This article will help you to ask for some extra leave from work without giving specific reasons.
A few months ago, I started feeling –off. Not sick, exactly; just out of sorts. I was exhausted, and had no energy to get things done. I was overwhelmed with work, and didn’t know where to start.
I spent a whole week doing nothing but watching 90s sitcoms and catching up on my work. Then I went grocery-shopping.
After that, I finally got around to doing things I’ve been meaning to do for ages, like filing my taxes and paying bills online.
And the next morning, for the first time ever, I woke up without any desire to throw my computer out the window.
Mental health is now considered a normal part of everyday life at work. Some employers even allow their employees to take “mental health” or “personal time” (which may include vacation) every week.
Being self-employed means that I don’t have an employer who has any say in whether I take time off or not. So I decided to give myself permission to take a few days off without having to worry about losing my job.
However, for most employees, asking for time off requires someone else’s permission, and many (55%) worry that they may get into trouble if they ask for time off. While stigmas surrounding mental illness are slowly changing, their presence can discourage people from seeking help when they need it.
Here’s how to ask for time off without making your employer feel uncomfortable, without compromising your personal life, and without causing them to doubt your commitment.
Consider Your Company Culture
First, take stock at how open-minded your business is. It all comes down to the culture from within.
If so, then you’re probably working for an organization where people value transparency and flexibility.
If you’re worried that asking for a “mental health” leave might be perceived negatively by management, opt for the classic “sick-leave” excuse instead. You shouldn’t feel bad about taking a break from work when you need one.
“Just tell them you’re under the weather,” advises Alison Green, author of “Ask A Manager.” “They don’t need to hear your specific symptoms.”
Don’t be selfish. Make sure your teammates understand why you’re not going to come into work.
If, however, your manager and the culture at your workplace don’t support taking time off, then you might want to consider asking for a mental heath day. You definitely shouldn’t feel pressured to give any details.
Point Out the Benefits
You could also say, “I know I need to be at my best to contribute to our success, so if there was any way I could take a break today, I’d appreciate it.”
It doesn’t really matter whether you think it will help or not; it just matters that you genuinely want to improve yourself and feel confident that taking some time off will allow you to return stronger than ever.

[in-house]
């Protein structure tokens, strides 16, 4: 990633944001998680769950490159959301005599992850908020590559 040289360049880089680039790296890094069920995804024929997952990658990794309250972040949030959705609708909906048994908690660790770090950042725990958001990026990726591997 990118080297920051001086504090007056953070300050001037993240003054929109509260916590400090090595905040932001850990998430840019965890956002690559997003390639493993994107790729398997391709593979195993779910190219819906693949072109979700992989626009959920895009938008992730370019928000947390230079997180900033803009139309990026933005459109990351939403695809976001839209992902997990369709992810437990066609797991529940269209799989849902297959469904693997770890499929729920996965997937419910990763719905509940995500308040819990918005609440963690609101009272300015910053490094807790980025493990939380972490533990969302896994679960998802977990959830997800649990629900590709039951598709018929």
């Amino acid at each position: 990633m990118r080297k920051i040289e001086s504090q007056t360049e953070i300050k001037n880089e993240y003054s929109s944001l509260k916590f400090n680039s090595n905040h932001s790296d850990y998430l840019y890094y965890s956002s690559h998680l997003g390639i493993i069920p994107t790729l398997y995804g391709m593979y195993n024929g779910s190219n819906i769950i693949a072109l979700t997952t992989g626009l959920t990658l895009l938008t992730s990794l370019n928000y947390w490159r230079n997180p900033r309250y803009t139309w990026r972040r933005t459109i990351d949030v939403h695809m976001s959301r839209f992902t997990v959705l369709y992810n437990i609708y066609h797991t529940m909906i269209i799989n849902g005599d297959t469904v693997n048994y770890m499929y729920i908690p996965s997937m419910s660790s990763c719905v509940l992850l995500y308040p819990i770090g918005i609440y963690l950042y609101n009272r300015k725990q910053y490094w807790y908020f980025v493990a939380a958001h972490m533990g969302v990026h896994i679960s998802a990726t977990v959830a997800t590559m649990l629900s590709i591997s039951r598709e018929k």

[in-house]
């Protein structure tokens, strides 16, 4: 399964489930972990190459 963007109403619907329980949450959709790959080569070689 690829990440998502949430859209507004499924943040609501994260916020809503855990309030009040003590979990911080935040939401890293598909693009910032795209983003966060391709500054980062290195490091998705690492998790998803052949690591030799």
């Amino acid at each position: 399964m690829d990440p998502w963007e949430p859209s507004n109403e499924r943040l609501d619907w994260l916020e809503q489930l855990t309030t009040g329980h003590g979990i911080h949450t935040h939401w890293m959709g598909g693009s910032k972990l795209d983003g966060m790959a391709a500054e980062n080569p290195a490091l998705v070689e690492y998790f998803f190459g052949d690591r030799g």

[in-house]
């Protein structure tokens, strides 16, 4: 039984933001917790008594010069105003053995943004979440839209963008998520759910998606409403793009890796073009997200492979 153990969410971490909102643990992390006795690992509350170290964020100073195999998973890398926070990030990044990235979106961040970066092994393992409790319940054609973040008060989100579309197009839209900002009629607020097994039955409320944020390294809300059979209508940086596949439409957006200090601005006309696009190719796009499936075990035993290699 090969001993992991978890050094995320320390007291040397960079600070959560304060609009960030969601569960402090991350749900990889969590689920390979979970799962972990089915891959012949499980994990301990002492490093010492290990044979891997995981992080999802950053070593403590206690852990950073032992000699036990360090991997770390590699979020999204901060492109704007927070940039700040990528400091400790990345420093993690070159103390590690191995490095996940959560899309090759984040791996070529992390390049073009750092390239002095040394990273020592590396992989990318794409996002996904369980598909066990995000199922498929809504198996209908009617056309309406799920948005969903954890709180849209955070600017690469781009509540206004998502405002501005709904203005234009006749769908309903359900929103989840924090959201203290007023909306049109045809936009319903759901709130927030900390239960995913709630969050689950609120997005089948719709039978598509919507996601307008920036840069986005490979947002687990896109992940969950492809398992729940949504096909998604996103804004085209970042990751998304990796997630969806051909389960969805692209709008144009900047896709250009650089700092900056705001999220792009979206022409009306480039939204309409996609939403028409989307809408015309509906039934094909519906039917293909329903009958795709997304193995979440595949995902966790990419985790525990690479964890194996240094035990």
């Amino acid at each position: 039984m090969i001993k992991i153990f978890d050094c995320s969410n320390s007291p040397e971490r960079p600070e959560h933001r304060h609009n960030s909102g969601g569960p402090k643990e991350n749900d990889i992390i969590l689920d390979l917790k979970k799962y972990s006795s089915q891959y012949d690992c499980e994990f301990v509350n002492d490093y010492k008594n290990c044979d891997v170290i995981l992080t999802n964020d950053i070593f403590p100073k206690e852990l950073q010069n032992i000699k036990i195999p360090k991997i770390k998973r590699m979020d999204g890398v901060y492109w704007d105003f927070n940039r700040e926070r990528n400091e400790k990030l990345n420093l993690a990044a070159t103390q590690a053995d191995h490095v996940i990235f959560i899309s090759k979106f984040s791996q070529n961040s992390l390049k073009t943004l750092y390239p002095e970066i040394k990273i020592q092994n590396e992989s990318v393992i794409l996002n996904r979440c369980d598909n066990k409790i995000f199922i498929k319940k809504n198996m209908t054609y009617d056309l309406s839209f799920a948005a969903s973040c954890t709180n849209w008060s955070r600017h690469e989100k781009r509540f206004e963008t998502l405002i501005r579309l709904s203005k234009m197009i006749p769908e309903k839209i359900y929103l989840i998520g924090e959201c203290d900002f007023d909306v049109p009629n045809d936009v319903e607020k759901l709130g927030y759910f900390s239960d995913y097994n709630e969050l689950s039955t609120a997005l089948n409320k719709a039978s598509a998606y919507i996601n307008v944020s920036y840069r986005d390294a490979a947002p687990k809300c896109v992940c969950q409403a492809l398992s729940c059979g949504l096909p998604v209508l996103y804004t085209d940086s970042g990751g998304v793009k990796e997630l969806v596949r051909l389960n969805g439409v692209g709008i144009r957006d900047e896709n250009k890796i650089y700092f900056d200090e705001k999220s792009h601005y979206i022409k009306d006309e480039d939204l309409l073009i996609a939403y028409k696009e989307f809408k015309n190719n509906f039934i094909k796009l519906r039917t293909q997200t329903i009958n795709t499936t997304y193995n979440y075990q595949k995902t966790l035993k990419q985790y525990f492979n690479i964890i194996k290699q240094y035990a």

Make a Work Plan
As you’d expect, if you want to take some time off, you should prepare an excuse that makes it easy for your employer to say yes. “Make it hard for them” means don’t just ask for time off; tell them why you really deserve it.
This may imply that you should let your coworkers know about your plans, but don’t go into detail. Just explain that you’ve taken some time off for personal reasons.
Prepare for Any Questions
While asking for time off for a mental break is slowly gaining acceptance, managers may still react negatively when they hear requests for time off. They may think that employees are trying to avoid their responsibilities.
You shouldn’t feel obligated to give detailed answers if you don’t want too. However, you should be aware that your boss might pose follow up question. “You should be able to anticipate the types of things he/she would say,” Byrd adds. “And you should be able to anticipate his/her response.”
You don’t need to be dramatic about the situation to get a day off from work. It’s a reasonable demand, and with record number of young people leaving their jobs because of mental illness, surely better than allowing the problem to go unaddressed.
If You’re a Manager, Model Good Behavior for Yourself
Ryan Bonnici shared his experiences with depression and anxiety with his coworkers so they could understand him better. He told them about his therapy sessions and encouraged them to seek help if needed.
He took a mental break, which made him feel better. As a result, others were able to talk to him about their struggles.
Take your mental health days when they come up.
Whatever helps you relax might not necessarily help your mental health. For example, going to yoga class, having a good meal with an old friend, or binge watching TV shows could be relaxing but they wouldn’t necessarily improve your mental health.
So use it wisely by putting restrictions on yourself. For example, take your email off your cell phones. Your coworkers won’t be calling you with minor issues if you’re at home with food poisoning. And being fully disconnected from everything will benefit you and your career in the long run.
Think About Why You Want to Get Better at Something
It might feel like a mental health month every month, but if that’s how it feels then take some time to think about why you’ve reached this point so frequently.
“What is causing this? Is it stress, anxiety, depression, family issues, work issues, or something else?” Byrd says. “Understanding what the underlying cause is can really help you figure out how to get better.”
A mental health appointment might not fix everything, so if you’re feeling overwhelmed, it may be worth exploring whether seeing a therapist would make things easier.